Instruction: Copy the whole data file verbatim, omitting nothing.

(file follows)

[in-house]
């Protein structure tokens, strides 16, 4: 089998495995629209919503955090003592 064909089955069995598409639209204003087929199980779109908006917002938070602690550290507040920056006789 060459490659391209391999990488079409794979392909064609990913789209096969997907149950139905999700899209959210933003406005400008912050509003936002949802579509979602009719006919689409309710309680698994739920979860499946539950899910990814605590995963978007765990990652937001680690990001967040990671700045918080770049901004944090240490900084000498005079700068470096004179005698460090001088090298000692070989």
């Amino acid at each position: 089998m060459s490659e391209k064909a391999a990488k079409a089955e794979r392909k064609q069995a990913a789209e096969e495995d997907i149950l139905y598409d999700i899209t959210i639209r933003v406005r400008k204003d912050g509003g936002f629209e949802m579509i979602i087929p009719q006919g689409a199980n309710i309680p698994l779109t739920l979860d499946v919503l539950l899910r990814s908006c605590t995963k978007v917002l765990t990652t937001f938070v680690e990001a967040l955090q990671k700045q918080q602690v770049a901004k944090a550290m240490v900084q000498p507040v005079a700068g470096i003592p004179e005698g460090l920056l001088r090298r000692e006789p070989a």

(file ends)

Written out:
[in-house]
């Protein structure tokens, strides 16, 4: 089998495995629209919503955090003592 064909089955069995598409639209204003087929199980779109908006917002938070602690550290507040920056006789 060459490659391209391999990488079409794979392909064609990913789209096969997907149950139905999700899209959210933003406005400008912050509003936002949802579509979602009719006919689409309710309680698994739920979860499946539950899910990814605590995963978007765990990652937001680690990001967040990671700045918080770049901004944090240490900084000498005079700068470096004179005698460090001088090298000692070989």
């Amino acid at each position: 089998m060459s490659e391209k064909a391999a990488k079409a089955e794979r392909k064609q069995a990913a789209e096969e495995d997907i149950l139905y598409d999700i899209t959210i639209r933003v406005r400008k204003d912050g509003g936002f629209e949802m579509i979602i087929p009719q006919g689409a199980n309710i309680p698994l779109t739920l979860d499946v919503l539950l899910r990814s908006c605590t995963k978007v917002l765990t990652t937001f938070v680690e990001a967040l955090q990671k700045q918080q602690v770049a901004k944090a550290m240490v900084q000498p507040v005079a700068g470096i003592p004179e005698g460090l920056l001088r090298r000692e006789p070989a």